The funeral of Donna Kulang Yiko

This post is long over due and it has been sitting in my drafts since my first day in Narus. This was a difficult post to write. 

We had left Lokichoggio early on the morning of Saturday September 7th arriving at the border and crossing safely. The journey from Nadapal which is the town at the border to Narus takes about 45 minutes. 

We arrived, I got settled in and we met for a nice cup of tea. Fr. Tim and Fr. John Joe had been asked to say funeral prayers for a local girl who had died at the age of just 13. We travelled the short distance to the family’s small compound and I felt a little unsure of what to expect. At one end of the compound, a makeshift shelter had been constructed to protect from the punishing afternoon sun. An altar had been placed under the shelter facing the main enclosure of the compound.

I think there may have been about 100 people in the small compound and after greeting the parents of the dead girl we were directed to sit under the shelter. I was struck that with the exception of me and the Headmistress of St. Bakhita Primary School, the shelter was exclusively for men. It became clear that Sister. Margaret and I had been afforded the position of guests at the prayers. All the other women sat on wraps laid on the dusty ground in the centre of the compound, finding what shade they could.

Fr. Tim led the prayers and it amazed me to hear him relate so effortlessly to the family in both Juba Arabic and the local Toposa dialect. It was a simple ceremony with beautiful music provided by some of my now students and other members of the church here.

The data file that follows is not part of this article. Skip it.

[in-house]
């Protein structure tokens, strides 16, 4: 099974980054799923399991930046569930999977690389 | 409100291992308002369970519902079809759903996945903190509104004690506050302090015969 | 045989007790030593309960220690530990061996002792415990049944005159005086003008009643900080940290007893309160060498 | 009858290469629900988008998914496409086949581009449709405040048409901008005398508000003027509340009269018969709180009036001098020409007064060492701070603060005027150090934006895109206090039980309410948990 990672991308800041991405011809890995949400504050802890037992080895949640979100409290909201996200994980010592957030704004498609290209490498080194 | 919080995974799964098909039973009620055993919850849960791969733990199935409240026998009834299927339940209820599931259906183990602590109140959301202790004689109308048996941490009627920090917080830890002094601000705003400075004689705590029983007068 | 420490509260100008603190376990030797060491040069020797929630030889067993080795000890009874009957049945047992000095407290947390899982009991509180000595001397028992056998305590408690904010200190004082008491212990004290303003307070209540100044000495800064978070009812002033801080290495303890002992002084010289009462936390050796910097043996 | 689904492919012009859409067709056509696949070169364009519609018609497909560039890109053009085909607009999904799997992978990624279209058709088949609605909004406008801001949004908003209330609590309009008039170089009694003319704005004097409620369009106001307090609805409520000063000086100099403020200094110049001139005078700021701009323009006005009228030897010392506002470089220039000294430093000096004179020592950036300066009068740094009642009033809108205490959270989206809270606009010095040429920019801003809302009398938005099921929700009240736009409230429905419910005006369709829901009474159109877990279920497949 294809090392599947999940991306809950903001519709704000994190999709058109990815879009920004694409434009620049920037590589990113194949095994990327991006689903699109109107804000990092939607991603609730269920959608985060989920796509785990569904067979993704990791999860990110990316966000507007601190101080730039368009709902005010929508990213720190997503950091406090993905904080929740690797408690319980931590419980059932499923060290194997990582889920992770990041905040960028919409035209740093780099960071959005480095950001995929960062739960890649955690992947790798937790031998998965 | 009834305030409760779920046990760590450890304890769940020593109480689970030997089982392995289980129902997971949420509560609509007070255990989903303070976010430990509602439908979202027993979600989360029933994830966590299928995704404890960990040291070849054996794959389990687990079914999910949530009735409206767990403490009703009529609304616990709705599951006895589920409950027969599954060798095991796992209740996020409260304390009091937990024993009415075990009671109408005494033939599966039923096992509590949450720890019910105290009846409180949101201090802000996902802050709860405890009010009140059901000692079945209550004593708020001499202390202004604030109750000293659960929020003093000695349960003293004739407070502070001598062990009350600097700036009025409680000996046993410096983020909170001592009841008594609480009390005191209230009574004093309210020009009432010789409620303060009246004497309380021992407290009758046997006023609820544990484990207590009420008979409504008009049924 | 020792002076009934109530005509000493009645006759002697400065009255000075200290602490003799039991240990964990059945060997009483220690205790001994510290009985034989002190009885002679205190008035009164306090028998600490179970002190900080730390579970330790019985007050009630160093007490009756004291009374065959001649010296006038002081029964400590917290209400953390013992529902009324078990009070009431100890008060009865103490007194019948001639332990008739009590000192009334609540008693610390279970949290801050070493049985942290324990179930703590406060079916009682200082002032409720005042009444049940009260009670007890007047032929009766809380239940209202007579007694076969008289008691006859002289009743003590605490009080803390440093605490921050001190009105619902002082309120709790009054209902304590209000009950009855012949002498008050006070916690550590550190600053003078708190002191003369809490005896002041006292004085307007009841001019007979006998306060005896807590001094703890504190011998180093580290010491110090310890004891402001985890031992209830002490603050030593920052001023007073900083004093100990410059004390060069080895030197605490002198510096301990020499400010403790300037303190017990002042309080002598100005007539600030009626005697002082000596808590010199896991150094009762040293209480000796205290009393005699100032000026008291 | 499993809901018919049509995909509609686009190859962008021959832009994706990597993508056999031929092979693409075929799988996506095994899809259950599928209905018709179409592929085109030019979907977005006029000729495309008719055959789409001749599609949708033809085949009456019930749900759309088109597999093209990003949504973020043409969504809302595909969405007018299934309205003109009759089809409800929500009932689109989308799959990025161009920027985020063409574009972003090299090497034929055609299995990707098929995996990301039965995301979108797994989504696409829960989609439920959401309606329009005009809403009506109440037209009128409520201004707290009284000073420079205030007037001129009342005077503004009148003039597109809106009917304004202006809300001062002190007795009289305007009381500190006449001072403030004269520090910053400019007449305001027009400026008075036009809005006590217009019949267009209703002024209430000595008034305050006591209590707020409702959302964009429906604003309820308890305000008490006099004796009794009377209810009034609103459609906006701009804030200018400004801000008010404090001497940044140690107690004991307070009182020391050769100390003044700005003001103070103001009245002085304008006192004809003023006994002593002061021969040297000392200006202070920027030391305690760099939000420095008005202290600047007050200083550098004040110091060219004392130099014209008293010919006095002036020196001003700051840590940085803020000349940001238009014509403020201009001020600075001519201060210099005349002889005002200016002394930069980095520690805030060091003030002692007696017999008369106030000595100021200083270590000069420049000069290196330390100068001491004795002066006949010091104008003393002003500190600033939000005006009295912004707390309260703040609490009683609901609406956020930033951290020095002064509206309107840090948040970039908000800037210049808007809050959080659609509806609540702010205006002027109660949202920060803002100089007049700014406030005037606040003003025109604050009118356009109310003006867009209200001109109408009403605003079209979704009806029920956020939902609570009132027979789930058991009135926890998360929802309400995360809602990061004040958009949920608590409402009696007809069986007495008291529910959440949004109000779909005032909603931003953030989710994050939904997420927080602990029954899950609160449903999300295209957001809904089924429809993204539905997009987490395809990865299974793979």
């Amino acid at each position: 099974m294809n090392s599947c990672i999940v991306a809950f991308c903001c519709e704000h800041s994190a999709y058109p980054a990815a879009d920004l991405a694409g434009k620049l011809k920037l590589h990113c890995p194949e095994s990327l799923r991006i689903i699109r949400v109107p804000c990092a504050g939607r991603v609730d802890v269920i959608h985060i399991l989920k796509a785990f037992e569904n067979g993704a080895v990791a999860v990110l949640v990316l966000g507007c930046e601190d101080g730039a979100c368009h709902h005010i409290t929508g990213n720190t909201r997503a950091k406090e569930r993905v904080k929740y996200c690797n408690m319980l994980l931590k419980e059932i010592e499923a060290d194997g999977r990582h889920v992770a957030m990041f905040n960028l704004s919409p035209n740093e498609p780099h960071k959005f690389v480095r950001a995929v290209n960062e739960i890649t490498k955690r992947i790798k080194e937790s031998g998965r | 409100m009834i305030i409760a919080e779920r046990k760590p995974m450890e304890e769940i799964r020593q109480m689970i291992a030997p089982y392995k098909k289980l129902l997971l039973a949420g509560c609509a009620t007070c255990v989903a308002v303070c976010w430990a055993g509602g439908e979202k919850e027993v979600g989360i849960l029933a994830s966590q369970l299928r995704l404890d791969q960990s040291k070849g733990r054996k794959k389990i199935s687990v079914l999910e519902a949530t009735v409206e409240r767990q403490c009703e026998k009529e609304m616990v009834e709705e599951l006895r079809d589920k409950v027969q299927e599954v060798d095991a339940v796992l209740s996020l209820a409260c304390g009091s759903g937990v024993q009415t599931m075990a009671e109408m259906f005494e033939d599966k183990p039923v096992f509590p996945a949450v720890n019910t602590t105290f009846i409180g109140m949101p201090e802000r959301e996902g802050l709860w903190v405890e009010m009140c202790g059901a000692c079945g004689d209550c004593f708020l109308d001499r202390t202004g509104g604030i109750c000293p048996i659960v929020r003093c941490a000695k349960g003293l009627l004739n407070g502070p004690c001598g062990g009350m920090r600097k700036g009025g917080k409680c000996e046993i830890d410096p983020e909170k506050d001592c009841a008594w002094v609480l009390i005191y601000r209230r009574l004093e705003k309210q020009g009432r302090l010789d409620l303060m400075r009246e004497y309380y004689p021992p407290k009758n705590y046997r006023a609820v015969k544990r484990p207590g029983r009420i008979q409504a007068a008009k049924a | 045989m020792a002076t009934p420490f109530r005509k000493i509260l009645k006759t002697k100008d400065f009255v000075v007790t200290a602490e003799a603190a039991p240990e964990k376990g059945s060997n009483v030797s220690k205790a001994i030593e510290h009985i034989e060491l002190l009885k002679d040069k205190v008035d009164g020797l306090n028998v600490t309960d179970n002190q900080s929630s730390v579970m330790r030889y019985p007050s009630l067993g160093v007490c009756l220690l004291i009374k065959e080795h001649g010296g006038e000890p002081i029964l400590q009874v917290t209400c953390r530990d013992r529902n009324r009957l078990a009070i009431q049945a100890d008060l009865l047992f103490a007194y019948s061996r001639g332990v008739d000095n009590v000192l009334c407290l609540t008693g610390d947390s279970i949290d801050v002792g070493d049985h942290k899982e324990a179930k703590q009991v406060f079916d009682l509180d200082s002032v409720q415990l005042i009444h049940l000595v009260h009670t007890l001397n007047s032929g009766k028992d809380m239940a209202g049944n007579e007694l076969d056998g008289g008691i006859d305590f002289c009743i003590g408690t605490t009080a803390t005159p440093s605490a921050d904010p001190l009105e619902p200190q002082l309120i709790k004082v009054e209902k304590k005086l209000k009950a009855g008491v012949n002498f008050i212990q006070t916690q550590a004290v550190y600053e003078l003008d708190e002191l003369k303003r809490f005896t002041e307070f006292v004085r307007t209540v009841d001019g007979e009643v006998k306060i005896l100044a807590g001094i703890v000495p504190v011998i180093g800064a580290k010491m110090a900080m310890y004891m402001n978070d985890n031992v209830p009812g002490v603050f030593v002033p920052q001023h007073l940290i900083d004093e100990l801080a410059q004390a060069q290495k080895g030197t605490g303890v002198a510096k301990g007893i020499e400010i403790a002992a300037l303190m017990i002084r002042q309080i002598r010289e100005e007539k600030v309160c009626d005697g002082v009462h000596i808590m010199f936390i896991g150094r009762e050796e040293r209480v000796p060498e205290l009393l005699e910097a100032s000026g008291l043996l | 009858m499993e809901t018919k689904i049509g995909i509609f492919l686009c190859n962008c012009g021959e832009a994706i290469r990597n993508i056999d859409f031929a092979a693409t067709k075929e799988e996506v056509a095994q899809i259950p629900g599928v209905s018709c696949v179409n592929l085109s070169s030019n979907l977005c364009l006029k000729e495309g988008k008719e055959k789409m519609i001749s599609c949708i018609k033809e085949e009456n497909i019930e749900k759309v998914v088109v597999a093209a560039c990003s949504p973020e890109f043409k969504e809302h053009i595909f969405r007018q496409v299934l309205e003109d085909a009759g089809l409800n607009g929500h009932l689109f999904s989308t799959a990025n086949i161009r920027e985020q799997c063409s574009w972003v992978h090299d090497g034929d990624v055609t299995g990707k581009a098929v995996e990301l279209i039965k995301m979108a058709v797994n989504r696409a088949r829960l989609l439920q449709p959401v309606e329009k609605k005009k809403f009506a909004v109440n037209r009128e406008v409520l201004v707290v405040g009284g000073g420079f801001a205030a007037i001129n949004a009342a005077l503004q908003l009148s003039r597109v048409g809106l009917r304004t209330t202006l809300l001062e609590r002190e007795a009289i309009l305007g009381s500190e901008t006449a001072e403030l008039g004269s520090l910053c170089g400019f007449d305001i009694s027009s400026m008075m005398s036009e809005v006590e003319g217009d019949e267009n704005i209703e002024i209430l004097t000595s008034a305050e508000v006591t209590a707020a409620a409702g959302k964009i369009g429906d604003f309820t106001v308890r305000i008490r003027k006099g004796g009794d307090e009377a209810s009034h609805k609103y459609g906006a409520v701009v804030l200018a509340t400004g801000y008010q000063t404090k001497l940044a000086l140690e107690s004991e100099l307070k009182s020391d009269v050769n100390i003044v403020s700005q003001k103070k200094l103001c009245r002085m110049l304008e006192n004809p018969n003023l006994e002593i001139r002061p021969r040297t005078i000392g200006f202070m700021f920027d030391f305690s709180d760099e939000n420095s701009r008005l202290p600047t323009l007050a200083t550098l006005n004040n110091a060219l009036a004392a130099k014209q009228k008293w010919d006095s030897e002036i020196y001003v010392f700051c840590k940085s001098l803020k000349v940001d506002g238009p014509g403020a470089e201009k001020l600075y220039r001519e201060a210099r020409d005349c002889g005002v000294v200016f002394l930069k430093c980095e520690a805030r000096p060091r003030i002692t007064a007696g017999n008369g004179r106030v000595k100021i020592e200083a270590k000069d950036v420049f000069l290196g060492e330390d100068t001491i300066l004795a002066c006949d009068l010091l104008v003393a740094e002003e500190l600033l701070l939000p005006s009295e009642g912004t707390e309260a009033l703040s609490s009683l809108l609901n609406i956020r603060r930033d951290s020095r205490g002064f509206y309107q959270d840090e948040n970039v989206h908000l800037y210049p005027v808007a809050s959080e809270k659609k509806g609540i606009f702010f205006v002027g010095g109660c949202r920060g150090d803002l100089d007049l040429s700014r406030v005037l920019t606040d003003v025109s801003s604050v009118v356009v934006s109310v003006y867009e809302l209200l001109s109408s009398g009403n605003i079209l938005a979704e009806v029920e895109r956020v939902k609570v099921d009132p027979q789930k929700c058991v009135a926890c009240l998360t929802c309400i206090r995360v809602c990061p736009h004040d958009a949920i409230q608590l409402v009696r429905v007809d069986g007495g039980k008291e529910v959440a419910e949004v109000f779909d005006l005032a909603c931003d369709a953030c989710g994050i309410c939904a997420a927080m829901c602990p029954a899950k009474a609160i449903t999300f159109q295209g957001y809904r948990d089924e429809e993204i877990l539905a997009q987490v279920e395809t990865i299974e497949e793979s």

I knew that the girl had died about two weeks before and I’m not sure whether I expected to see a casket or not but I do remember wondering whether Kulang had already been buried and if so, where.

The answer came immediately after the funeral mass was over. Fr. Tim went to bless the compound and the grave. When he walked towards the corner of the compound where Kulang was buried there was a flurry of activity to clear the way for him. I found it hard to come to terms with the fact that the young girl had been buried almost immediately just a few feet from where she had grown up with her grandmother. Tradition (and I suppose practicality) demands that once a person dies here they must be buried as soon as possible. Tim blessed each of the other buildings in the compound before returning to hear the addresses by the elders of the various tribes in attendance. 

The addresses were given in Arabic or Toposa and were translated as necessary. One in particular struck me so deeply. One woman who represented the elders of what I think was the Dinka tribe said that the only reason that the family should grieve was because Kulang had not left a child. This girl was thirteen years old. This was my first real taste of how young girls are perceived in South Sudan.